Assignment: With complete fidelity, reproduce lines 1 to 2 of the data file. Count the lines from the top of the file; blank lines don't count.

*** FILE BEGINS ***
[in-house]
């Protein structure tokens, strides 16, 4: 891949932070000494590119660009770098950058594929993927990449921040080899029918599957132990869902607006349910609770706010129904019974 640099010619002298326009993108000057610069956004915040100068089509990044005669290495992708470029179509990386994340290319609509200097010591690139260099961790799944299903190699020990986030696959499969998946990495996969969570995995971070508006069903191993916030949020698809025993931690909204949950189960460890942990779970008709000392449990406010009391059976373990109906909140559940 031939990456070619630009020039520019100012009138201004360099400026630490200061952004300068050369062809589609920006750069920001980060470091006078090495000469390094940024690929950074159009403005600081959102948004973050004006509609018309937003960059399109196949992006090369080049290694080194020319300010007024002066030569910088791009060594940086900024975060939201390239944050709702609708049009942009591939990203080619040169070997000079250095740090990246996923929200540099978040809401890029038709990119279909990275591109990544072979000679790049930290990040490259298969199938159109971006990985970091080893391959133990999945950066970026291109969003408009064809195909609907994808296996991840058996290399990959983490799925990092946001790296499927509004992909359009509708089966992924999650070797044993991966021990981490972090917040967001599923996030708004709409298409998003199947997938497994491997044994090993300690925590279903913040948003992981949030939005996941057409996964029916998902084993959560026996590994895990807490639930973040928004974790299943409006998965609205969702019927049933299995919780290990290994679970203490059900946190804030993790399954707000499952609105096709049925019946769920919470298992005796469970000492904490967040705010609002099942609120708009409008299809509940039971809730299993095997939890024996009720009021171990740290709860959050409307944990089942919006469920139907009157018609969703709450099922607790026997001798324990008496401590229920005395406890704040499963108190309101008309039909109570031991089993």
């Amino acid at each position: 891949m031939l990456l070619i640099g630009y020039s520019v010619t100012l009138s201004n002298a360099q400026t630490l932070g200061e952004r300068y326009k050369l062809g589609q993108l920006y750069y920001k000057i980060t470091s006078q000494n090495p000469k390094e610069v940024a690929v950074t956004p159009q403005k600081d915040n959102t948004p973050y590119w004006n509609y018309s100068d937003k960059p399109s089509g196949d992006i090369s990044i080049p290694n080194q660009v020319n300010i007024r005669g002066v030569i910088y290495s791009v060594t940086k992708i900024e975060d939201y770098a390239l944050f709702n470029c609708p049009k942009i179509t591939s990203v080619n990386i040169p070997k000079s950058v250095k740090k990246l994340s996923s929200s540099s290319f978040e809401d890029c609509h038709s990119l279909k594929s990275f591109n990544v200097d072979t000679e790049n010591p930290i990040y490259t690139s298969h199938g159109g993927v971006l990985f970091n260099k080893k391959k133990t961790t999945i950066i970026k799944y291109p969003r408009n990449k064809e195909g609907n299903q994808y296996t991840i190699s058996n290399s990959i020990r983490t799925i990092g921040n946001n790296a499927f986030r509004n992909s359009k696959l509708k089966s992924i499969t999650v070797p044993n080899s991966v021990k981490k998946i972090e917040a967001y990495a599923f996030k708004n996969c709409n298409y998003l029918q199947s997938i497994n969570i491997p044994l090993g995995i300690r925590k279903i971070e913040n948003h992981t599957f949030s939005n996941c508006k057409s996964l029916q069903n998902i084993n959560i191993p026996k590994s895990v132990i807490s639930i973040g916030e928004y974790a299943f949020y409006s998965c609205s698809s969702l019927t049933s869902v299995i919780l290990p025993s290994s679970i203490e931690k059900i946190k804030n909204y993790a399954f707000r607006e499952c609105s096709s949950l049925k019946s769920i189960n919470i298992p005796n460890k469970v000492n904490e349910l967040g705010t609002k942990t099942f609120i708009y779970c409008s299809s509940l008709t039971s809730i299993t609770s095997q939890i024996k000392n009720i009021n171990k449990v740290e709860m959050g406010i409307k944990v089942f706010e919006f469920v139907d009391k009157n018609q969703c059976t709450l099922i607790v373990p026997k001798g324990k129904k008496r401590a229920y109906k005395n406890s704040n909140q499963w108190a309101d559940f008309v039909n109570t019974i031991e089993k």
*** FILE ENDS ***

[in-house]
């Protein structure tokens, strides 16, 4: 891949932070000494590119660009770098950058594929993927990449921040080899029918599957132990869902607006349910609770706010129904019974 640099010619002298326009993108000057610069956004915040100068089509990044005669290495992708470029179509990386994340290319609509200097010591690139260099961790799944299903190699020990986030696959499969998946990495996969969570995995971070508006069903191993916030949020698809025993931690909204949950189960460890942990779970008709000392449990406010009391059976373990109906909140559940 031939990456070619630009020039520019100012009138201004360099400026630490200061952004300068050369062809589609920006750069920001980060470091006078090495000469390094940024690929950074159009403005600081959102948004973050004006509609018309937003960059399109196949992006090369080049290694080194020319300010007024002066030569910088791009060594940086900024975060939201390239944050709702609708049009942009591939990203080619040169070997000079250095740090990246996923929200540099978040809401890029038709990119279909990275591109990544072979000679790049930290990040490259298969199938159109971006990985970091080893391959133990999945950066970026291109969003408009064809195909609907994808296996991840058996290399990959983490799925990092946001790296499927509004992909359009509708089966992924999650070797044993991966021990981490972090917040967001599923996030708004709409298409998003199947997938497994491997044994090993300690925590279903913040948003992981949030939005996941057409996964029916998902084993959560026996590994895990807490639930973040928004974790299943409006998965609205969702019927049933299995919780290990290994679970203490059900946190804030993790399954707000499952609105096709049925019946769920919470298992005796469970000492904490967040705010609002099942609120708009409008299809509940039971809730299993095997939890024996009720009021171990740290709860959050409307944990089942919006469920139907009157018609969703709450099922607790026997001798324990008496401590229920005395406890704040499963108190309101008309039909109570031991089993």